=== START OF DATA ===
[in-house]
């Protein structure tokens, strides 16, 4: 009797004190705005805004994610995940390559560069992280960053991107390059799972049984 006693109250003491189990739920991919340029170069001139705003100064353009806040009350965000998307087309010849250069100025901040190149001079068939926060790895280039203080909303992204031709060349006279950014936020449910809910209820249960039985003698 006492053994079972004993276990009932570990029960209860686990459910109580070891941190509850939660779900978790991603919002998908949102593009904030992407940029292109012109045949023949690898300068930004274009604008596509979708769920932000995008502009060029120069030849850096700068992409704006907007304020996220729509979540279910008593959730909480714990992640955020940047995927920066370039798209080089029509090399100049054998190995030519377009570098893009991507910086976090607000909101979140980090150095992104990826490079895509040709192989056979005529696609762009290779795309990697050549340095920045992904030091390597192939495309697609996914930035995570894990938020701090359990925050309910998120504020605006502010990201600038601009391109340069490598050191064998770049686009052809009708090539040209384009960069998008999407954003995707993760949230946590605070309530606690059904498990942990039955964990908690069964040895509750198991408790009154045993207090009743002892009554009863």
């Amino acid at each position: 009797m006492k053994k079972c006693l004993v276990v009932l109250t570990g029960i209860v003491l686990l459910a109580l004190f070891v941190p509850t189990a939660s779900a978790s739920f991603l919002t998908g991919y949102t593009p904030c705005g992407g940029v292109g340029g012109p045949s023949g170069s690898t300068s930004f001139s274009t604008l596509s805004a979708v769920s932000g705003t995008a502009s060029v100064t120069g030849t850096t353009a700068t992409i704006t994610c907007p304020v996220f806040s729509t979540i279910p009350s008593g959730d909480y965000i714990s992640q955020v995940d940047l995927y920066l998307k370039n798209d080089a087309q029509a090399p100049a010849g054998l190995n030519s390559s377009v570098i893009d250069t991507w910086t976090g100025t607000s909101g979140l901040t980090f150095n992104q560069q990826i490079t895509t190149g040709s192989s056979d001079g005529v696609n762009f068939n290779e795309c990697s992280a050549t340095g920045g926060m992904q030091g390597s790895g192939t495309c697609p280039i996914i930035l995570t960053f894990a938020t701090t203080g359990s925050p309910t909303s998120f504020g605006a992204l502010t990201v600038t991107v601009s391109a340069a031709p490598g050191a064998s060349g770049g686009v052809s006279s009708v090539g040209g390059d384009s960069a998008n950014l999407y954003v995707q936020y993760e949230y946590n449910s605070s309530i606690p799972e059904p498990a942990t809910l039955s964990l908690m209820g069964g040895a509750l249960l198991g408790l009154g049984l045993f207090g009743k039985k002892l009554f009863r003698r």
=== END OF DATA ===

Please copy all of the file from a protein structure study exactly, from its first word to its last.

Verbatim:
[in-house]
């Protein structure tokens, strides 16, 4: 009797004190705005805004994610995940390559560069992280960053991107390059799972049984 006693109250003491189990739920991919340029170069001139705003100064353009806040009350965000998307087309010849250069100025901040190149001079068939926060790895280039203080909303992204031709060349006279950014936020449910809910209820249960039985003698 006492053994079972004993276990009932570990029960209860686990459910109580070891941190509850939660779900978790991603919002998908949102593009904030992407940029292109012109045949023949690898300068930004274009604008596509979708769920932000995008502009060029120069030849850096700068992409704006907007304020996220729509979540279910008593959730909480714990992640955020940047995927920066370039798209080089029509090399100049054998190995030519377009570098893009991507910086976090607000909101979140980090150095992104990826490079895509040709192989056979005529696609762009290779795309990697050549340095920045992904030091390597192939495309697609996914930035995570894990938020701090359990925050309910998120504020605006502010990201600038601009391109340069490598050191064998770049686009052809009708090539040209384009960069998008999407954003995707993760949230946590605070309530606690059904498990942990039955964990908690069964040895509750198991408790009154045993207090009743002892009554009863």
């Amino acid at each position: 009797m006492k053994k079972c006693l004993v276990v009932l109250t570990g029960i209860v003491l686990l459910a109580l004190f070891v941190p509850t189990a939660s779900a978790s739920f991603l919002t998908g991919y949102t593009p904030c705005g992407g940029v292109g340029g012109p045949s023949g170069s690898t300068s930004f001139s274009t604008l596509s805004a979708v769920s932000g705003t995008a502009s060029v100064t120069g030849t850096t353009a700068t992409i704006t994610c907007p304020v996220f806040s729509t979540i279910p009350s008593g959730d909480y965000i714990s992640q955020v995940d940047l995927y920066l998307k370039n798209d080089a087309q029509a090399p100049a010849g054998l190995n030519s390559s377009v570098i893009d250069t991507w910086t976090g100025t607000s909101g979140l901040t980090f150095n992104q560069q990826i490079t895509t190149g040709s192989s056979d001079g005529v696609n762009f068939n290779e795309c990697s992280a050549t340095g920045g926060m992904q030091g390597s790895g192939t495309c697609p280039i996914i930035l995570t960053f894990a938020t701090t203080g359990s925050p309910t909303s998120f504020g605006a992204l502010t990201v600038t991107v601009s391109a340069a031709p490598g050191a064998s060349g770049g686009v052809s006279s009708v090539g040209g390059d384009s960069a998008n950014l999407y954003v995707q936020y993760e949230y946590n449910s605070s309530i606690p799972e059904p498990a942990t809910l039955s964990l908690m209820g069964g040895a509750l249960l198991g408790l009154g049984l045993f207090g009743k039985k002892l009554f009863r003698r």